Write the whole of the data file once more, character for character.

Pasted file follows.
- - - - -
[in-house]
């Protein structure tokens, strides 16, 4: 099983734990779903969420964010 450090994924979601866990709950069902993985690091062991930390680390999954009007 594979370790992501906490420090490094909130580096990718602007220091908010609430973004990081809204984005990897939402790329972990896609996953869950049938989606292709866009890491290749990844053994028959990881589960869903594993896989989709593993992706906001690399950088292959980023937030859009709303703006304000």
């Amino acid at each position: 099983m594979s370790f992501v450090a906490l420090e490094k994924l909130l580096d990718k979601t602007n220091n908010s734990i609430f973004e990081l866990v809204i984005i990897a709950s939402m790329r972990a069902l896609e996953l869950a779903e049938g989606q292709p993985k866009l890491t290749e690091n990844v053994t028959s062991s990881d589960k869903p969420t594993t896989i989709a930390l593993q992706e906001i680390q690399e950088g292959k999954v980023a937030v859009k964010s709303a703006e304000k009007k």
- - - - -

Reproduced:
[in-house]
């Protein structure tokens, strides 16, 4: 099983734990779903969420964010 450090994924979601866990709950069902993985690091062991930390680390999954009007 594979370790992501906490420090490094909130580096990718602007220091908010609430973004990081809204984005990897939402790329972990896609996953869950049938989606292709866009890491290749990844053994028959990881589960869903594993896989989709593993992706906001690399950088292959980023937030859009709303703006304000």
């Amino acid at each position: 099983m594979s370790f992501v450090a906490l420090e490094k994924l909130l580096d990718k979601t602007n220091n908010s734990i609430f973004e990081l866990v809204i984005i990897a709950s939402m790329r972990a069902l896609e996953l869950a779903e049938g989606q292709p993985k866009l890491t290749e690091n990844v053994t028959s062991s990881d589960k869903p969420t594993t896989i989709a930390l593993q992706e906001i680390q690399e950088g292959k999954v980023a937030v859009k964010s709303a703006e304000k009007k």